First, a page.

Seeing Clearly: Customer Service
Posted on February 10, 2016
I spent most of 2015 preparing for my wedding day. A fun, yet busy time filled with flowers, dress fittings and table assignments. While I am usually supporting Airfoil clients with their marketing and public relations needs, I was the client. An interesting change of pace.
As the client for florists, photographers and more, I had certain expectations including responsiveness, quick turnaround and problem solving abilities. In short, I expected a quality customer experience.
To my surprise, my best customer experience came from, of all places, my contact lens company. 1-800 Contacts, the world’s largest online lens store, surprised me with their customer service from start to finish.
For a little background, this experience started with a bit of confusion. A month before I was scheduled to leave my home for wedding festivities, I placed my order. There were some problems with the verification process between 1-800 Contacts and my eye doctor, which resulted in my order not being processed. Unfortunate? Yes, but what happened next was nothing short of awesome.
A representative contacted me, listened to my concerns about receiving my package in time for the wedding and fixed the issue. My order was then overnighted, at no extra charge. Then a few months later, I received an envelope from 1-800 Contacts. In it, a hand written note and a gift card, congratulating me on my marriage.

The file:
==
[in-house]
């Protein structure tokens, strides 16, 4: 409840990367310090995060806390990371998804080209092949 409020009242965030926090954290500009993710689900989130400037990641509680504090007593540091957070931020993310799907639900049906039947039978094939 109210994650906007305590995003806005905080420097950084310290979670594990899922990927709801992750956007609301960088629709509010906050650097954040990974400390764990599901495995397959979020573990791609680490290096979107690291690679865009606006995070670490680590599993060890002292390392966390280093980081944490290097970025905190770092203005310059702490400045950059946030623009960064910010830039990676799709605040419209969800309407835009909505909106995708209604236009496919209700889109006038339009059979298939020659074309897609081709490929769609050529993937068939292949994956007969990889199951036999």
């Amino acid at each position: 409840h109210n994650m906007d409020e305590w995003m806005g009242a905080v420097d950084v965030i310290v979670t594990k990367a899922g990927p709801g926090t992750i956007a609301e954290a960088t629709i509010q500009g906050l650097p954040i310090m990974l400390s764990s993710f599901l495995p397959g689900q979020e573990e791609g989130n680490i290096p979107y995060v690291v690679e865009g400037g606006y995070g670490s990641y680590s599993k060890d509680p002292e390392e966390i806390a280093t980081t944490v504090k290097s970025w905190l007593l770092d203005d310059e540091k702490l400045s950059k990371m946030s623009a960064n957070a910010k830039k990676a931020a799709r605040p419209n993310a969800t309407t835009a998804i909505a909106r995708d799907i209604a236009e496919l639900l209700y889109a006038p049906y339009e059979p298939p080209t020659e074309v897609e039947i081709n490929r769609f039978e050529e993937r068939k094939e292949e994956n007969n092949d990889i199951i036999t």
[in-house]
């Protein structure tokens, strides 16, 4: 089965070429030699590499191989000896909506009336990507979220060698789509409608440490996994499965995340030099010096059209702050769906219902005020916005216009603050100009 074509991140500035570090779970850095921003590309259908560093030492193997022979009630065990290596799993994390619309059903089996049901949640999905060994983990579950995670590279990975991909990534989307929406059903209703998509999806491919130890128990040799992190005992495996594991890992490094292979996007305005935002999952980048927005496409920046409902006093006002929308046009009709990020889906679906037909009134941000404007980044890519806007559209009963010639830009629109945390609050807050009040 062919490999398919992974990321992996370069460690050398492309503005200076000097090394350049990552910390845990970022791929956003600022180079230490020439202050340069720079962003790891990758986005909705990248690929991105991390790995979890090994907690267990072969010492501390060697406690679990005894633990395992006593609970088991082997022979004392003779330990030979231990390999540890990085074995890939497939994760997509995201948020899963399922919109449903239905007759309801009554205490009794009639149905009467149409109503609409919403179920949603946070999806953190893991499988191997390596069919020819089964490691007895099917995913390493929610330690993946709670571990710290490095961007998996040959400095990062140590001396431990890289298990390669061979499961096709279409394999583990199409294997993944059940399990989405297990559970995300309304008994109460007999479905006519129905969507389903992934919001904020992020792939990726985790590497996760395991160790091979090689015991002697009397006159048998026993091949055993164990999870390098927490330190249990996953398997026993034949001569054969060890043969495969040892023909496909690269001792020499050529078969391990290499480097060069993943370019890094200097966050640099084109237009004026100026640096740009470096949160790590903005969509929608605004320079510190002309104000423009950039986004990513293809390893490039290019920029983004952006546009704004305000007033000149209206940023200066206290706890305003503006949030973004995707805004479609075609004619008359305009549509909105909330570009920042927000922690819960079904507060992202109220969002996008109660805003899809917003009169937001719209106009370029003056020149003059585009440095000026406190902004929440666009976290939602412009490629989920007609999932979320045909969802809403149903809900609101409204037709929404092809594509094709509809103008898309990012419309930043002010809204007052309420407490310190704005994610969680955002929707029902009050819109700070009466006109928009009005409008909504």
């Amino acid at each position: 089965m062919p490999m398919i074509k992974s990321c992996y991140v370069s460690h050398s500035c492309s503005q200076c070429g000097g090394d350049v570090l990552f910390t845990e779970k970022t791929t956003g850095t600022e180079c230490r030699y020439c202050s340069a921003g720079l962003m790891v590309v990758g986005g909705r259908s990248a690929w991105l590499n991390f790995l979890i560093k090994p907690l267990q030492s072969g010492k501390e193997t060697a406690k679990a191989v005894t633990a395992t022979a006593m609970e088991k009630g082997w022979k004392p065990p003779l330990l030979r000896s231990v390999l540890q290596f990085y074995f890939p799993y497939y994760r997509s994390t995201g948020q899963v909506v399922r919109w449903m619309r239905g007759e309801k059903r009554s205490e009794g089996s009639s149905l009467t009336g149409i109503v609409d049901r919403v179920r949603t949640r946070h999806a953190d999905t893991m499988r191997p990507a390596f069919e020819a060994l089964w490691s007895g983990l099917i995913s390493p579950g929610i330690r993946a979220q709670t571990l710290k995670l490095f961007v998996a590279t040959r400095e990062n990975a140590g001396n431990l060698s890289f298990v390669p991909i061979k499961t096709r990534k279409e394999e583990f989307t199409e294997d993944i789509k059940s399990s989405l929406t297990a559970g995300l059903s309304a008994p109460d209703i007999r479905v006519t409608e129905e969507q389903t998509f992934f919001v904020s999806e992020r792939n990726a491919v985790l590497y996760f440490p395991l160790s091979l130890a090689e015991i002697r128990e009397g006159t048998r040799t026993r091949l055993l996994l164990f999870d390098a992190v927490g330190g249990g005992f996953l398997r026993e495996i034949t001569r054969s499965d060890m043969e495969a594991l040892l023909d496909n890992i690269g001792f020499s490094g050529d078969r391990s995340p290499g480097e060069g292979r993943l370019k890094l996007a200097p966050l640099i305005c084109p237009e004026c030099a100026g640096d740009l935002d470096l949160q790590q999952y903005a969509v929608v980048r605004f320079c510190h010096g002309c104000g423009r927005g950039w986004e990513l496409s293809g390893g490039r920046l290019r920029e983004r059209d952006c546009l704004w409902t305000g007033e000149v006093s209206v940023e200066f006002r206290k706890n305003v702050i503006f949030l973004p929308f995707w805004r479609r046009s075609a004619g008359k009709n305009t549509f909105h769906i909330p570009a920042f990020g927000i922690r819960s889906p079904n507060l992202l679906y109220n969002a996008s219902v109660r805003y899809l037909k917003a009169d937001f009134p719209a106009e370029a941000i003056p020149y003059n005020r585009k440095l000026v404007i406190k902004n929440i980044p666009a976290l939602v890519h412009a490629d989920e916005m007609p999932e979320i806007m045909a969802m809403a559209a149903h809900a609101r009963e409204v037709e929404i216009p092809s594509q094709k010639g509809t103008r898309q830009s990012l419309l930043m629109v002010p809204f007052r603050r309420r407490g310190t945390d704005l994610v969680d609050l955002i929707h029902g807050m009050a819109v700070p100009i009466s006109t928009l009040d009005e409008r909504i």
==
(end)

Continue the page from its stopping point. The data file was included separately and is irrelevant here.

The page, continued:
As an industry disruptor, known for bridging the doctor/consumer gap with online lens buying, 1-800 Contacts uses technology to simplify the process. A service that for years was exclusively done in physical office buildings can now be done via smartphone, tablet or computer. While the novelty quickly wears off because, let’s face it you can buy anything online these days, it’s the strong customer service efforts that keep consumers invested in companies like 1-800 Contacts.
Turning to technology has the potential to lead to a loss of personalization in the consumer experience. Any company, specifically those operating primarily online, can get sucked into the daily operations and forget that there’s a human on the other side of the electronic transaction. When we trade face-to-face for screen-to-screen the result is often a loss of personalization, but this does not have to be the case. Handwritten notes may not work in all cases but cobrowsing, video and chat functions can help.
It is possible to compete and succeed when combining convenience and customer experience. My experience with 1-800 Contacts made it apparent. And for that, they have a loyal customer.